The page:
The Defining the Service publication anticipates the challenges that this will pose. There will have to be sufficient capacity for the system to cope with peak times of demand and highly reliable systems back-up in order to avoid the chaos that would surely ensue were there to be a hardware or software failure.
Similarly, there will have to be close liaison with the e-conveyancing service in order to ensure the validity of the transactions and to bring about the benefits which instantaneous updating of the register are deemed to confer. Security considerations will be even more paramount than in the case of access to data relating to conveyancing transactions in view of the anticipated high value of the total funds subject to transfer. It is therefore not surprising that a degree of self-doubt and external scepticism may be introduced to the anticipated functioning of the electronic system. The track record of other government departments such as the Child Support Agency in terms of IT performance and reliability is hardly unblemished! There are some difficult balances to be struck, for example it is said (para.18.104.22.168) that: “…Access must not be irksome or onerous, but equally security must not be compromised.
Security must not be cumbersome and should not reduce usability and scalability.” Similarly, if there is to be confidence in the system there will have to be absolute integrity of data and the ability implicitly to rely upon the same as authentic. Finally, specific concerns have been raised about the reliability of a system which is dependant upon electronic signatures. Such a technique is unavoidable if the aim of simultaneous streamlined transactions is to be achieved but there is inevitably the risk of the potential misuse of such signatures by third parties. The use of such signatures has become commonplace in other spheres of commercial activity – for example the completion of contracts of employment – but it is difficult to envisage any comparable activity in which the implications of misuse are potentially so great. Quite apart from the consequences to an individual’s holding of property in the event of fraud, the potentially vast sums of money which will be transferred as part of the electronic conveyancing process render the price of failure into a different order of magnitude.
One safeguard would be to hold a solicitor or conveyancing practitioner liable in the event of misuse of his electronic signature. This is a logical step but one which then imposes great burdens upon the practitioner in terms of maintaining the security and integrity of his own systems. While welcoming the ease with which conveyancing could be conducted electronically, the downside risk of failure to ensure office and IT security is likely to prove something of a disincentive. CONCLUSION A Conveyancing Revolution? There can be no doubting the good intentions which underlie the reforms contained in the Land Registration Act 2002.
They are a par with the spirit that motivated the classic reforms of 1925 and are directed toward substantially the same end, namely the creation of a system of transfer and interrogation of title that is comprehensive and reliable and so far as can be possibly achieved a situation in which a centralised land register is a perfect mirror of title. However, just as the 1925 Acts have been beset with unforeseen problems and the development of full registration is even after all these decades far from complete, it is possible to identify a gap between the aspirations of the Act and the ability of an e-conveyancing system to function as intended in practice. There are two notable areas of concern. The first lies in the fact that the use of electronic conveyancing will not initially (and possibly not in the foreseeable future) be compulsory. This risks the emergence of a twin track system comparable to that which continues to beset the present register by virtue of the continued existence of unregistered land.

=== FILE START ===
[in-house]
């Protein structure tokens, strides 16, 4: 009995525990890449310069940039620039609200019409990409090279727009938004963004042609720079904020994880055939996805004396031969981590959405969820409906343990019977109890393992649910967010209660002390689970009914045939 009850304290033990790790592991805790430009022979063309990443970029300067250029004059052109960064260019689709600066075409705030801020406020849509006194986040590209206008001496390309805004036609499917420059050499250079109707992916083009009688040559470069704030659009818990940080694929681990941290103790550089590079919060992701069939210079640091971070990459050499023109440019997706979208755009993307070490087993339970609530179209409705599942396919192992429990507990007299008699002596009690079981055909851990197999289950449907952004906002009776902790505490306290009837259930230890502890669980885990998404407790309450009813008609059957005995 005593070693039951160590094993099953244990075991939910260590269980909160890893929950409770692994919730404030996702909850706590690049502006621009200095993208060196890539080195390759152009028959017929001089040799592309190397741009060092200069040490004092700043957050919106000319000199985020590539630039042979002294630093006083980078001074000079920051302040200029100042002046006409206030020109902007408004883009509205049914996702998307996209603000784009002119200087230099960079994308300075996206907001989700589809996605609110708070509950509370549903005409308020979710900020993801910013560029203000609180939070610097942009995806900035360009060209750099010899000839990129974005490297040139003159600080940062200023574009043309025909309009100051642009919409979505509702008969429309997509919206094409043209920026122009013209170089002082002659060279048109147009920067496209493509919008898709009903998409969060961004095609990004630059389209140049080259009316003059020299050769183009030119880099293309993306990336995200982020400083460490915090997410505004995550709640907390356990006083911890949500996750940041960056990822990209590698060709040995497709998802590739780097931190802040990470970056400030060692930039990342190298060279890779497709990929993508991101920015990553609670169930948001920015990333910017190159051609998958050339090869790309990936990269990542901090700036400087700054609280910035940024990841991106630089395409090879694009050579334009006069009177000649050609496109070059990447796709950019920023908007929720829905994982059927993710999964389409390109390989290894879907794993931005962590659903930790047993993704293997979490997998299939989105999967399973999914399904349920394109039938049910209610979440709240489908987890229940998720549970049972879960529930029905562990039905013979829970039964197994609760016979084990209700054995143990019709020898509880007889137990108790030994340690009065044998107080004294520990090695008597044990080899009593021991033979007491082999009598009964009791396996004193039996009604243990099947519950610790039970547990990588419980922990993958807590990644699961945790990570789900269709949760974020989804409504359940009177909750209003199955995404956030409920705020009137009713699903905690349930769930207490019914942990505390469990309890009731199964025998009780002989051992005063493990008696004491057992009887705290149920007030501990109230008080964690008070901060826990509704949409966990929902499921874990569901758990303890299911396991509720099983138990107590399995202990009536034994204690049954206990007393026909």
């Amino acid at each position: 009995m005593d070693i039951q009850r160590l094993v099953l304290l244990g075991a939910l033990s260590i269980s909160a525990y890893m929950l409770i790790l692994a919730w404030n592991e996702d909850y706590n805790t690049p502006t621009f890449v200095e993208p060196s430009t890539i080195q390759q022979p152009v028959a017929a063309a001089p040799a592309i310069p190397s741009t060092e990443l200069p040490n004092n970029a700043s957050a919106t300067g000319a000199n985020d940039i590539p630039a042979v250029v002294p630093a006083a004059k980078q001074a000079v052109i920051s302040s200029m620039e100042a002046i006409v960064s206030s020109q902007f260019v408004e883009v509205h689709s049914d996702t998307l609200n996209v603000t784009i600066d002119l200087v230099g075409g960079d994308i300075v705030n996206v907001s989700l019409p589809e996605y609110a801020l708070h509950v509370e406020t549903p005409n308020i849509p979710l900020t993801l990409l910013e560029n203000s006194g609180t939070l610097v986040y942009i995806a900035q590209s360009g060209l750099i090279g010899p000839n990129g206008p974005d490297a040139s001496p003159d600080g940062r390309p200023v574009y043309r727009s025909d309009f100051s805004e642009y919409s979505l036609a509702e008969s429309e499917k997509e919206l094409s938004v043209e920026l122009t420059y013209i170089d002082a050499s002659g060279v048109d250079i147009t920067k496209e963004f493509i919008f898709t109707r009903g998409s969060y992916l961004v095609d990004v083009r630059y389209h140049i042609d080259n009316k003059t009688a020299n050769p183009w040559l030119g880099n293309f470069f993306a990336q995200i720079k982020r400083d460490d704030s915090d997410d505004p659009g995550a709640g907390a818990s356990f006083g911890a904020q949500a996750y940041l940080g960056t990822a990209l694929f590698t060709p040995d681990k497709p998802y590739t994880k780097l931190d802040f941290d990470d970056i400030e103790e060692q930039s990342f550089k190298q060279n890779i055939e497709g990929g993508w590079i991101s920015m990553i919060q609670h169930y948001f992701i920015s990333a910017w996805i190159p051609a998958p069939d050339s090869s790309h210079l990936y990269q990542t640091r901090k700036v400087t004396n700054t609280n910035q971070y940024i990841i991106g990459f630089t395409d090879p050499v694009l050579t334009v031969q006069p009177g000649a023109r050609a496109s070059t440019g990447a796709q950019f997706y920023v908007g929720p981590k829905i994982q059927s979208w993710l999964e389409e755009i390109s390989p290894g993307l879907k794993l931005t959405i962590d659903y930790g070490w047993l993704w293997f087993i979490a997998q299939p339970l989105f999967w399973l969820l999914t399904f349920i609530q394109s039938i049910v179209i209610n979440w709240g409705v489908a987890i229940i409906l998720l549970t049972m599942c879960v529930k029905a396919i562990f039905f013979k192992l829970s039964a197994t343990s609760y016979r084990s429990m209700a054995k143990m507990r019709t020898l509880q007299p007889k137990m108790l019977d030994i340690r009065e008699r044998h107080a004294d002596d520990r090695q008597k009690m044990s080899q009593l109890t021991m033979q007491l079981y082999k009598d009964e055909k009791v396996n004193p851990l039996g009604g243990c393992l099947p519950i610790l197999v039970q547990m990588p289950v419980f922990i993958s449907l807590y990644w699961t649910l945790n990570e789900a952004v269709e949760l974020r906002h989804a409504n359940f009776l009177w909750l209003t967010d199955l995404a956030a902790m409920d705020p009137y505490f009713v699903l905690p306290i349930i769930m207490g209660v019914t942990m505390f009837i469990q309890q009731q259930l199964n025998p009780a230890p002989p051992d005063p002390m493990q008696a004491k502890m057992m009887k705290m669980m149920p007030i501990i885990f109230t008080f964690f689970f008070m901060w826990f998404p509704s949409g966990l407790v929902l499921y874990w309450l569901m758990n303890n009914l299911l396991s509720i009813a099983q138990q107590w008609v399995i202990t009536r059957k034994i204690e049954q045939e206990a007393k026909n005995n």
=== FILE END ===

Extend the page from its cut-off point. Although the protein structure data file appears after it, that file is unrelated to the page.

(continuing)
It is to be hoped that this would naturally diminish by degrees but this cannot be guaranteed without further government intervention. The second remains the very practical concerns of the ability of the Land Registry and any independent bodies which may be set up to complement its activities to deliver a service of the quality and reliability that is aspired to.
However, in conclusion it is submitted that this may be an unduly defeatist line of argument. The emergence of new technology demands an improved system for the twenty first century that exploits such advances and it would be churlish to allow concerns over practicality and the inherent conservatism of some practitioners to stand in the way of such progress. Bibliography Abbey, R. & Richards, M., A Practical Approach to Conveyancing, (7th Ed., 2005) Land Registration Act 2002 Land Registration Act 2002 – Explanatory Notes, www.opsi.gov.uk/ACTS/en2002/2002en09.htm Land Registry, Defining the service – e-conveyancing, (Updated 27 February 2004) Law Commission, Land Registration for the Twenty First Century, (Law Com No.254, 1998) Law Commission, Land Registration for the Twenty-First Century – A Conveyancing Revolution, (Law Com No.271, 2001) MacKenzie, J-A & Phillips, M., Textbook on Land Law, (10th Ed., 2004) Smith, R., Property Law, (5th Ed., 2006) www.opsi.gov.uk www.landregistry.gov.uk/e-conveyancing/publications 1
 Law Com No.254, 1998  Abbey, R.
& Richards, M., A Practical Approach to Conveyancing, (7th Ed., 2005), p.24  Law Com No.271, 2001  www.opsi.gov.uk/ACTS/en2002/2002en09.htm  MacKenzie, J-A & Phillips, M., Textbook on Land Law, (10th Ed., 2004), p.111  Updated 27 February 2004